Government “get ready” warnings as new data protection regulations raise fears of fines
The government has warned of the increased fines organisations face for breaching Data Protection rules from May 2018, which could see fines as high as £17m.
Utility firms, transport firms, the healthcare sector and infrastructure companies are being warned to develop more robust safeguards to defend themselves from data breaches and cyberattacks, or face the costly consequences.
With mandatory reporting and massive fines being implemented in the next few months, the warnings cannot fall on deaf ears.
Events like the WannaCry hack last year that practically crippled a large proportion of the NHS could lead to such hefty fines. We’ve known for some time that the new legislation was coming into force, so organisations have had plenty of time to prepare for when voluntary adherence becomes mandatory compliance.
Minister of State for the Department for Digital, Culture, Media and Sport, Margot James, said:
“…we are setting out new and robust cybersecurity measures to help ensure the UK is the safest place in the world to live and be online. We want our essential services and infrastructure to be primed and ready to tackle cyberattacks and be resilient against major disruption to services.”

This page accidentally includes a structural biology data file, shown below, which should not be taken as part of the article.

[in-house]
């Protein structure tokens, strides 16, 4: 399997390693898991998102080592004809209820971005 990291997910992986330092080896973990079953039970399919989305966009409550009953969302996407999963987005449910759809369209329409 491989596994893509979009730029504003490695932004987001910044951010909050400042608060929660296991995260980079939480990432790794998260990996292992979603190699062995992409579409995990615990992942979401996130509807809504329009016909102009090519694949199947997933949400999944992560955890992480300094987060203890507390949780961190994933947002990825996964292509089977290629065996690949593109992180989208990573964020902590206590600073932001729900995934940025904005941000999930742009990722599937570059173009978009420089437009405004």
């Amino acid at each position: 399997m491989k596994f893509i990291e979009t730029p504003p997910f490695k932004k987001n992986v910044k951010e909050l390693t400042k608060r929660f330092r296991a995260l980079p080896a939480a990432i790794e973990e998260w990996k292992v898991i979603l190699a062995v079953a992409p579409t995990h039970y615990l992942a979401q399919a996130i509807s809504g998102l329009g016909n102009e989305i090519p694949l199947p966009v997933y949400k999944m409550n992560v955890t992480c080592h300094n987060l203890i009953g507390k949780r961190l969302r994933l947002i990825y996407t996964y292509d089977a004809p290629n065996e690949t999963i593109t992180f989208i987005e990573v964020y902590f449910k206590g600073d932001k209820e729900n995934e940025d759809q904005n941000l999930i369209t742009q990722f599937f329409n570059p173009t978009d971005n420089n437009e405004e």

Guidance has been published by the Information Commissioner’s Office and the National Cyber Security Centre. Organisations – public and private – have no excuses for when the new regulations come into force, and it really will be a case of shape up or pay up; and the paying up part is set to be pricey.
If you’ve ever seen the film Die Hard 4, you can imagine the nightmare scenario of a cyber hack crippling a country’s infrastructure. The risk is real, and as well as situations that could bring the country to a halt or send our healthcare service into meltdown – costing lives – there are the financial risks for banks being hacked or telecom providers having sensitive informant stolen for criminals and fraudsters to then abuse.
TalkTalk is a prime example of that.
Data security is sacred. The new laws will put perpetrators to the sword, and if an organisation wants to avoid the very real possibility of monumental fines and legal damages claims, they need to act now.
IMPORTANT: advice on this page is intended to be up-to-date for the 'first published date'.
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